As the political scientists and author Charles Murray puts it, a gap is forming. Although I disagree with many of Murray’s sentiments, I do acknowledge that he has a point with this statement. And, right now, schools like Dartmouth represent that educated elite. He states in his Feb. 12 article for the Wall Street Journal, “The new upper class consists of the people who shape the country’s economy, politics and culture. The new lower class consists of people who have dropped out of some of the most basic institutions of American civic culture, especially work and marriage.”
This brings me back to the topic I put on pause earlier: although we have higher levels of education, does this mean that we have the right to rule? One argument is that no one has that right — rather, as supported by a 2014 study at Princeton University, we live in an oligarchy. However, Donald Trump’s — and Bernie Sanders’, to a slightly smaller extent — success shows that power in number and volume may actually undermine this argument, much to the surprise and panic of those with established power. My personal grievances towards Trump aside, not even his most loyal supporter can find evidence to support the many factual errors that Trump has spewed over the year, as shown in an episode of “Late Night Tonight,” which has reached 25 million views since its release on YouTube on Feb. 28. Fact-checking sites such as Politifact show his perpetual lying, determining that 76 percent of what Trumps says is false — yet he has managed to become a major party’s nominee for president. Clearly, if left to the masses, the masses may choose to elect someone with no concrete platform or grasp on politics. Are we the future’s example of a failed democracy due to this ideological schism?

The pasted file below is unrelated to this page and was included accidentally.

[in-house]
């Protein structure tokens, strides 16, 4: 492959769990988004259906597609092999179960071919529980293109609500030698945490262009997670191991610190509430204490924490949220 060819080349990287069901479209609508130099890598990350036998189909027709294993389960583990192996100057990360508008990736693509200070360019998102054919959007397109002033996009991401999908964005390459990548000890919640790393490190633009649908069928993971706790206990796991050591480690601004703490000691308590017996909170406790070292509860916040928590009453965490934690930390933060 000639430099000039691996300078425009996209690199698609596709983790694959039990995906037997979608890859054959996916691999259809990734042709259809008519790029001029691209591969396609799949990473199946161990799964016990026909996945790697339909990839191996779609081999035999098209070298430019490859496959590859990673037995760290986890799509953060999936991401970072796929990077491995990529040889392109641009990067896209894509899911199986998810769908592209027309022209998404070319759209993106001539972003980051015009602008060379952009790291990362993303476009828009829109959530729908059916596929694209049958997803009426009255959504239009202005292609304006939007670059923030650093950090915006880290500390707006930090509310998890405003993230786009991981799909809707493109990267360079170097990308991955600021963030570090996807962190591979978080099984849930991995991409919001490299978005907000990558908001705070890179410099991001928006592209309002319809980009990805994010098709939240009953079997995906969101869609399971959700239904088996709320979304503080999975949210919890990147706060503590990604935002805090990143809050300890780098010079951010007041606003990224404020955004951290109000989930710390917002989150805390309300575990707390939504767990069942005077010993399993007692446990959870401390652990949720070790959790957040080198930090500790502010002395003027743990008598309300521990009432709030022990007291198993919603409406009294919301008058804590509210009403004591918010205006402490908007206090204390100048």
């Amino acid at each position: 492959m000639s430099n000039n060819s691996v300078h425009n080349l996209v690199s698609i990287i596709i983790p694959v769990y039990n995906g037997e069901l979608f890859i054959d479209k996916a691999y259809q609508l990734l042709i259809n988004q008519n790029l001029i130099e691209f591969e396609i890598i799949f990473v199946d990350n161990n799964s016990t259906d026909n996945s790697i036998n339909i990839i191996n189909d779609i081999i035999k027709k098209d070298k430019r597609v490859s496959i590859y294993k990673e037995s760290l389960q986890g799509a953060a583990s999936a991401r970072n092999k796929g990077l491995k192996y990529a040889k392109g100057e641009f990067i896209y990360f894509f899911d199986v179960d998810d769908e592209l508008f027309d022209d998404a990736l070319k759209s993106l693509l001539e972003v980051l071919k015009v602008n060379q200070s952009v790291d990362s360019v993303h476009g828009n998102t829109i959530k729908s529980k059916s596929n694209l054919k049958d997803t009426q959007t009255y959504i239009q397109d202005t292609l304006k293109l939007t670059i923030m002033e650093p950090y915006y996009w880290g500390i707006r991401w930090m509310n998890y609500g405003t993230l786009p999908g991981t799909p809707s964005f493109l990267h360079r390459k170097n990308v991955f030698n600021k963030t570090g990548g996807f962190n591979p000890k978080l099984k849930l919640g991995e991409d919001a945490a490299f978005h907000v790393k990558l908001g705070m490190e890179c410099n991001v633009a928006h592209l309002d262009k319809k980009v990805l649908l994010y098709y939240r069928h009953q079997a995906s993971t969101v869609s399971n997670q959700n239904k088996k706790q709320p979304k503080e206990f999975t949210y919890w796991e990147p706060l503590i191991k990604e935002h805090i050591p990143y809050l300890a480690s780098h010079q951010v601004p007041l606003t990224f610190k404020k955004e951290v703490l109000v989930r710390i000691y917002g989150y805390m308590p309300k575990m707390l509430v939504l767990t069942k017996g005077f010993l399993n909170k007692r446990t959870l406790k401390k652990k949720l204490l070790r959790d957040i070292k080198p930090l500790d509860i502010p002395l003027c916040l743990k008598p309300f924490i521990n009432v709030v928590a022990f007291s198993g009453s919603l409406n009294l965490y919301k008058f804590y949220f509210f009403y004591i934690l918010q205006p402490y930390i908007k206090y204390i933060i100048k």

Unfortunately, I’m just a college freshman. I have no answers to this widening gap. But I do know two things. Firstly, many of us live in a “bubble” but don’t realize it. A large chunk of us Dartmouth students are on financial aid and are strikingly aware of how different life at Dartmouth is from life at home. But the majority of us have lived fairly comfortable lives and haven’t experienced how the “average” American lives, and we must recognize that. If we remain unaware of the growing educational and social divide, we will end up alienating a large population of Americans, namely the white working class. Realizing this is important, because the more “pretentious” we seem, the less they will want to compromise. Science, philosophy, ethics and anything else scholarly are useless if discussions remain impossible.
Secondly, education — and, by extension, the pretension that often comes with it — is important. There need to be people talking about climate change, about social progress, about government and so on. Working hard and having your ideologies refined and improved by higher education is not a negative thing: we’re coming closer to a more scientifically and socially advanced and accepting civilization. But we can’t leave a large part of America behind.